Off-campus Michigan Tech users: To download campus access theses or dissertations, please use the following button to log in with your Michigan Tech ID and password: log in to proxy server

Non-Michigan Tech users: Please talk to your librarian about requesting this thesis or dissertation through interlibrary loan.

Date of Award


Document Type

Campus Access Dissertation

Degree Name

Doctor of Philosophy in Chemistry (PhD)

Administrative Home Department

Department of Chemistry

Advisor 1

Lanrong Bi

Committee Member 1

Rudy Luck

Committee Member 2

Sarah Green

Committee Member 3

Qinghui Chen

Committee Member 4

Jingfang Ju


My thesis is focused on the development of fluorescent probes for biosensing and bioimaging within specific organelles. My main research efforts are mainly focused on the design, synthesis and biological applications of these new molecular probes. These new fluorescent probes I developed can be manipulated through the chemical modifications for binding to specific organelles capable of reporting localized bioinformation. Compared to the currently commercially available organelle-specific fluorescent stains, the advantages of the newly synthesized fluorescent probes include low cytotoxicity, high photostability, and long fluorescence lifetimes. These features are crucial for long-time tracking study of biological processes.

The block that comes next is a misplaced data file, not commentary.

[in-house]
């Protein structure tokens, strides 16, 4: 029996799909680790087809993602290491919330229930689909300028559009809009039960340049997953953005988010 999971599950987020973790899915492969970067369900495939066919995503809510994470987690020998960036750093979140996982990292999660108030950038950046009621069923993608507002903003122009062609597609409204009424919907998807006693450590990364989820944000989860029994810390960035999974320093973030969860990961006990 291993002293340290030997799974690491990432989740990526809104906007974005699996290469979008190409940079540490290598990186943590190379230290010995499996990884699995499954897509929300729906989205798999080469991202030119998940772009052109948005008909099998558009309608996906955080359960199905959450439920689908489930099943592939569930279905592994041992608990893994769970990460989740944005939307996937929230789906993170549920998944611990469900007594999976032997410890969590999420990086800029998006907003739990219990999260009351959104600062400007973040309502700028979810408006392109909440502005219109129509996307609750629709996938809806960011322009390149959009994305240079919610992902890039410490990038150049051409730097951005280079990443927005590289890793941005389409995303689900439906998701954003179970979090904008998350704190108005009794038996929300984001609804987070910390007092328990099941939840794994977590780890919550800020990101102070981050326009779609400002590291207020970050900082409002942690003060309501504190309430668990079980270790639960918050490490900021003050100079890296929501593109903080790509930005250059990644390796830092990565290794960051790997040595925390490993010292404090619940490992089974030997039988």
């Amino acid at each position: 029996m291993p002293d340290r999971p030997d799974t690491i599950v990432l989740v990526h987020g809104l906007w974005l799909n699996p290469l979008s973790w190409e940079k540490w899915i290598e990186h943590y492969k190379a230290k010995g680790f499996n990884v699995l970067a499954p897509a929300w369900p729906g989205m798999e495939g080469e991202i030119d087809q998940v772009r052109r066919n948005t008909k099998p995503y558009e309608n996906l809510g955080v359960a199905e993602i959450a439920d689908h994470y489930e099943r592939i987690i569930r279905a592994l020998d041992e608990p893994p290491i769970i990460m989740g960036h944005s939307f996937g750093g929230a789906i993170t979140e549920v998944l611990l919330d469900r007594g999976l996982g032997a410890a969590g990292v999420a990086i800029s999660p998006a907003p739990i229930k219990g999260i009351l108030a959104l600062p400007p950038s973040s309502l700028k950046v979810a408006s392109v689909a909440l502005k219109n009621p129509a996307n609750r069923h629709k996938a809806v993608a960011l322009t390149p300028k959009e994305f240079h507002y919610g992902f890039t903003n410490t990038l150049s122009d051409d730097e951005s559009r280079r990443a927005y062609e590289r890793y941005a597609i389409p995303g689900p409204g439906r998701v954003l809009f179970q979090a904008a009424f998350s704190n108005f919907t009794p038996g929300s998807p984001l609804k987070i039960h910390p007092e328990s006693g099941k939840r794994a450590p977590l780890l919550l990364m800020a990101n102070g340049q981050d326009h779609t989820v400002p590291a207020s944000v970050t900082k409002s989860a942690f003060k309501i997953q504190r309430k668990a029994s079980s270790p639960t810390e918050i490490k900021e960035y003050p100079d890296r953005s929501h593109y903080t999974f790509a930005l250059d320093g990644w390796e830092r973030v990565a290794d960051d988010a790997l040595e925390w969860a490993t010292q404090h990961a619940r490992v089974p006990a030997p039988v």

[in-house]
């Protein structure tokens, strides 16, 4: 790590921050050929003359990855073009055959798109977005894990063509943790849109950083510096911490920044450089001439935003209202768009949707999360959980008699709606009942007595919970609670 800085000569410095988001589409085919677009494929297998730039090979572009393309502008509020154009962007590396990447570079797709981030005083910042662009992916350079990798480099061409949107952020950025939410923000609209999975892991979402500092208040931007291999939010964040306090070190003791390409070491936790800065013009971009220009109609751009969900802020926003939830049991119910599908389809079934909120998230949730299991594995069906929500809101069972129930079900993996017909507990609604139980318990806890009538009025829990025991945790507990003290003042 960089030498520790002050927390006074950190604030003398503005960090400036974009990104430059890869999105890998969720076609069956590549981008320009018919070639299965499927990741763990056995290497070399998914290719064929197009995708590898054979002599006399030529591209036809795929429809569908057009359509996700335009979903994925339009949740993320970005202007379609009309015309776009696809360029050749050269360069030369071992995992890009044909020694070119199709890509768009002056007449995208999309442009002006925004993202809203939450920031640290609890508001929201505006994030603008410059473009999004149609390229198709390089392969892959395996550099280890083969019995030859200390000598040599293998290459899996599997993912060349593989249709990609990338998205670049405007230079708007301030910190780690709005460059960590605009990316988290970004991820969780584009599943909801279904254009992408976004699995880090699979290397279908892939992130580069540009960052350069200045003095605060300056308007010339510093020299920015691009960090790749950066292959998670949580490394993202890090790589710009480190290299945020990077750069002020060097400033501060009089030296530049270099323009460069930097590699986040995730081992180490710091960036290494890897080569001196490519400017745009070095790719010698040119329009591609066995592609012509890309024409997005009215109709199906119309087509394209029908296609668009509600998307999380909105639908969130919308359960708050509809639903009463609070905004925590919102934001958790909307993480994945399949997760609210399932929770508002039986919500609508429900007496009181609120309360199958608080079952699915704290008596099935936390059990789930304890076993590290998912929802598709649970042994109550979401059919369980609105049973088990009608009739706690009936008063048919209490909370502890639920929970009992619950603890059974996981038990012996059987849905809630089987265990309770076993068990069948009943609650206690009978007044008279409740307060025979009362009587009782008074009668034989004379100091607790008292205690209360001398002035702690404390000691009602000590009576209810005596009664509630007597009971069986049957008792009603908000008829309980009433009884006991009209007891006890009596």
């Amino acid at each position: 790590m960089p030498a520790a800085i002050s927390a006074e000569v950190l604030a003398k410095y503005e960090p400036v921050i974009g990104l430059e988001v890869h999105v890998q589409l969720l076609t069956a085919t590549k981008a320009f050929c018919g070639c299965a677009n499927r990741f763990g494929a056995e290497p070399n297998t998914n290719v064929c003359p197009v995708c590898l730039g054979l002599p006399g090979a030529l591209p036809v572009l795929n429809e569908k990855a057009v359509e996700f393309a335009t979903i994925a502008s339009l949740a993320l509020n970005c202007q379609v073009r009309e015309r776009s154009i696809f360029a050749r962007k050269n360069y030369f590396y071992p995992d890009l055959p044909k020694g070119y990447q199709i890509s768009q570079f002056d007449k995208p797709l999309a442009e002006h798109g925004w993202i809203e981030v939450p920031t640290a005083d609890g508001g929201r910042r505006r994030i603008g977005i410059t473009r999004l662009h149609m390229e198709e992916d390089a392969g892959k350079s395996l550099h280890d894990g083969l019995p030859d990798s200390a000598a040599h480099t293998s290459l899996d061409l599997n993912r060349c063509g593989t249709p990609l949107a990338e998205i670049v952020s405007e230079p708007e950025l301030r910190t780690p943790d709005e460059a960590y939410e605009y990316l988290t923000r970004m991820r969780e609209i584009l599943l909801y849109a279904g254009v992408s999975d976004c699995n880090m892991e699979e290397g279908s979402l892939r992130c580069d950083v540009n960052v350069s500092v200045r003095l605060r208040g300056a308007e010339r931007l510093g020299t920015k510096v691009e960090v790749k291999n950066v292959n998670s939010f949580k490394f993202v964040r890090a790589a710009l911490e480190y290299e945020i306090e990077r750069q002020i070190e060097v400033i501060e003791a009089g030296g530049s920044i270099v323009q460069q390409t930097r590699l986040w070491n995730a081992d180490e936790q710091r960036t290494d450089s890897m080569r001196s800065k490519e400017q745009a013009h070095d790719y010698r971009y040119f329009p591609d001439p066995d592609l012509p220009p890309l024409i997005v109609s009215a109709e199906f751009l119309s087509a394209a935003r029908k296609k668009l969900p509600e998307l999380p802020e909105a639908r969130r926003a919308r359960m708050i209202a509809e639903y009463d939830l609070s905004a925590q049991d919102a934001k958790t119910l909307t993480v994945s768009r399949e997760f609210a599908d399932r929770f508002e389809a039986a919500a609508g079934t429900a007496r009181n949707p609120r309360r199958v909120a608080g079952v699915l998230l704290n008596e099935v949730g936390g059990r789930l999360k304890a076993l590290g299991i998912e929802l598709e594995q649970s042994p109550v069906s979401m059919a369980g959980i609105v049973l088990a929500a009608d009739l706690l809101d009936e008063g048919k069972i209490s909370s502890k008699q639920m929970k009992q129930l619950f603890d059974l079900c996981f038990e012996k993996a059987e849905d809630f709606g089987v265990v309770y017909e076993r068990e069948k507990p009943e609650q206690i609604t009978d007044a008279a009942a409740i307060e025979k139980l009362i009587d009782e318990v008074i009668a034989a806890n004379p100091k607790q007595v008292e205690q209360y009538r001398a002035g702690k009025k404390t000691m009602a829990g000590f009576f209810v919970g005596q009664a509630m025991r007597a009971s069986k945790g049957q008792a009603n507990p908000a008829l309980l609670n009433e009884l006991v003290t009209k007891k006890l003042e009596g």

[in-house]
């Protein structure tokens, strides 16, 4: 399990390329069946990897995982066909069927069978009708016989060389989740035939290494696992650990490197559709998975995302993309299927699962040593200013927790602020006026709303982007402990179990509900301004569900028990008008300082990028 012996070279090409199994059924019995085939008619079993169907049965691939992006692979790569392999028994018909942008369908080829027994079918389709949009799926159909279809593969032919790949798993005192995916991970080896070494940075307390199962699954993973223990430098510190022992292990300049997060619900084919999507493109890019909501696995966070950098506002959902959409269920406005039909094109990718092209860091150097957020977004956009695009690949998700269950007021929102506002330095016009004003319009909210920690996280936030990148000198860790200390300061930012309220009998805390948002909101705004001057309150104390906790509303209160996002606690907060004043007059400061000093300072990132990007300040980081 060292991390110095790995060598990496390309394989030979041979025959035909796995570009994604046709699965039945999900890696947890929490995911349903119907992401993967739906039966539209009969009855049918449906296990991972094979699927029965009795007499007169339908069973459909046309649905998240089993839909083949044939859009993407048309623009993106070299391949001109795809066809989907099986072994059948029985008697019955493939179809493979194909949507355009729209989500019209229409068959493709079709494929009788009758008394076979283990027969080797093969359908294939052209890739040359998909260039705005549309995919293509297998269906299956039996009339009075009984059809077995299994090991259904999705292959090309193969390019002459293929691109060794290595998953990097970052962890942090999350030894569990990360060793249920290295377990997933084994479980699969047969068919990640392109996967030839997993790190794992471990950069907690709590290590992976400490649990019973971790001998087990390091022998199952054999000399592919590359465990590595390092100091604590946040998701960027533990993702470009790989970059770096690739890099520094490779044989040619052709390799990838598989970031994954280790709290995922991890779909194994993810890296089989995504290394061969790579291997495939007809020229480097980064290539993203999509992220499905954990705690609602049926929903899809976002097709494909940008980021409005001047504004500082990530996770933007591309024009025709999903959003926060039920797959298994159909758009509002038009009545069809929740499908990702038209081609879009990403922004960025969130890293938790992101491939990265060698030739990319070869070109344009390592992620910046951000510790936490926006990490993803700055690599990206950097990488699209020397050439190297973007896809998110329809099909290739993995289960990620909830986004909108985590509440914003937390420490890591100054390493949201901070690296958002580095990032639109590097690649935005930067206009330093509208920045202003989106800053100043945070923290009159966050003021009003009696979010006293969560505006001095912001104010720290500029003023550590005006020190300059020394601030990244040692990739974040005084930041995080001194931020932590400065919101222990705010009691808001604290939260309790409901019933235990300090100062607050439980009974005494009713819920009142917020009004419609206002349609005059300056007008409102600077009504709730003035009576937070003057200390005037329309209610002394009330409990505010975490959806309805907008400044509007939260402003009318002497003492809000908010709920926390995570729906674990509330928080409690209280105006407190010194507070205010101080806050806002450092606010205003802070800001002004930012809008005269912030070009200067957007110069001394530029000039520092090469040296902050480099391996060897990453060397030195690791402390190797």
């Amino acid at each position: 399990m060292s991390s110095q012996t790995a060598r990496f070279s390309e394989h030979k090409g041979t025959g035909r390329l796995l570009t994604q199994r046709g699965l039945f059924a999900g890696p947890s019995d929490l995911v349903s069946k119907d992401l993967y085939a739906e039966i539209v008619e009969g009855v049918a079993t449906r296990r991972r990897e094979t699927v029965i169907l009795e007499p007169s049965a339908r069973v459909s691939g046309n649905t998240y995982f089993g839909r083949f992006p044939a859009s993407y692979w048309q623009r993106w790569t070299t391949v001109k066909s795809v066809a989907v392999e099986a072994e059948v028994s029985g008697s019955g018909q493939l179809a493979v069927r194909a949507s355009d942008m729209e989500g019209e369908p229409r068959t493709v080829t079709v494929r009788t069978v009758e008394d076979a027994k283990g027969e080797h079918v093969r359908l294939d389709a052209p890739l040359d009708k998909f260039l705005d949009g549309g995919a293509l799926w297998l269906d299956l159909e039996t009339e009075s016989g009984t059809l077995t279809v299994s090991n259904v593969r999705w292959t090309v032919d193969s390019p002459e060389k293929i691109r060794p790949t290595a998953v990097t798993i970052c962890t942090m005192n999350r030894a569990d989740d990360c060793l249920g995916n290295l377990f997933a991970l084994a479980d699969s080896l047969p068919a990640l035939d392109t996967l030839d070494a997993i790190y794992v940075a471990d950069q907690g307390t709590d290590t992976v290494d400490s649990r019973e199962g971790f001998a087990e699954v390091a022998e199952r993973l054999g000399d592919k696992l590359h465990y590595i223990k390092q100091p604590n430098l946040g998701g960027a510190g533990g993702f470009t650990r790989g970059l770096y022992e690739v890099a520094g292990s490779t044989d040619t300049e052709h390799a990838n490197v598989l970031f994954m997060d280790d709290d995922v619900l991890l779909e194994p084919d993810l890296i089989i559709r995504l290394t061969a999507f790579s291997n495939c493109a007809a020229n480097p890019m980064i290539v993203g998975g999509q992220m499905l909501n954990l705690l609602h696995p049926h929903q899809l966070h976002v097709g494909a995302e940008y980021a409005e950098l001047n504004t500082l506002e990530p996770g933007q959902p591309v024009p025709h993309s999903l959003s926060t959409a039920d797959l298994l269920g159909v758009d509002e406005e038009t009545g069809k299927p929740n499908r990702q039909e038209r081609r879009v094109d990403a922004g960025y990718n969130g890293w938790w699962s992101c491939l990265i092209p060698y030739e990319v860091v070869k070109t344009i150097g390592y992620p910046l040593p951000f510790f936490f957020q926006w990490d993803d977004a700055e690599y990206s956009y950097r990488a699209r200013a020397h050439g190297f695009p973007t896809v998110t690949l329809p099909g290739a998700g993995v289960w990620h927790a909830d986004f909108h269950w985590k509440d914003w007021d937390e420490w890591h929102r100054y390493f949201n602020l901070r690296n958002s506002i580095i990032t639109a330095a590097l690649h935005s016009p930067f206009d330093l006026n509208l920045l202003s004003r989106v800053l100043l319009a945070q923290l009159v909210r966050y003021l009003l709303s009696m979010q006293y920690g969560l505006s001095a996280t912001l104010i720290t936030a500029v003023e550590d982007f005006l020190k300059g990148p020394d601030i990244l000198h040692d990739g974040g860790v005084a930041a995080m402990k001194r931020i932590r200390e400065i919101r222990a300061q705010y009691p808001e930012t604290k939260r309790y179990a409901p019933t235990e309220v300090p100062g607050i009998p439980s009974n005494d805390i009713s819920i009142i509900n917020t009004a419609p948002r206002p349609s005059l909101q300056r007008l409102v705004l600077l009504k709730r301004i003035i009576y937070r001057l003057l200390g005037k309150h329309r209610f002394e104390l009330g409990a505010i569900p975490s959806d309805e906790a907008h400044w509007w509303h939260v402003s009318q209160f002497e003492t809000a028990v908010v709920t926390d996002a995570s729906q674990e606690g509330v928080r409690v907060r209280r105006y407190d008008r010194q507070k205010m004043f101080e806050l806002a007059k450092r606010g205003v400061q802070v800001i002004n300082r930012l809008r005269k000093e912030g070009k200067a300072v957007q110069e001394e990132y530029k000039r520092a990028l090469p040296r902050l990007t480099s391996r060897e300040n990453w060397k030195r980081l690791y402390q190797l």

Research on fluorescent probes with both analyte responsiveness and organelle targetability is a new and emerging area that has attracted increasing attention over the past few years. Because of their high sensitivity, specificity and fast response, these novel fluorescent probes have been proven to be useful tools for facilitating biomedical research. I have further extended the diversity by developing organelle-specific responsive probes capable of detecting changes in biomolecular levels and the microenvironment. My future research efforts give more considerations of the “low-concern” organelles, such as the Golgi apparatus, the endoplasmic reticulum, and ribosomes. Considering the tiny sizes of subcellular organelles, we anticipate that better visualization of the cellular events within specific organelles will rely on super-resolution optical microscopy with nanoscopic-scale resolution.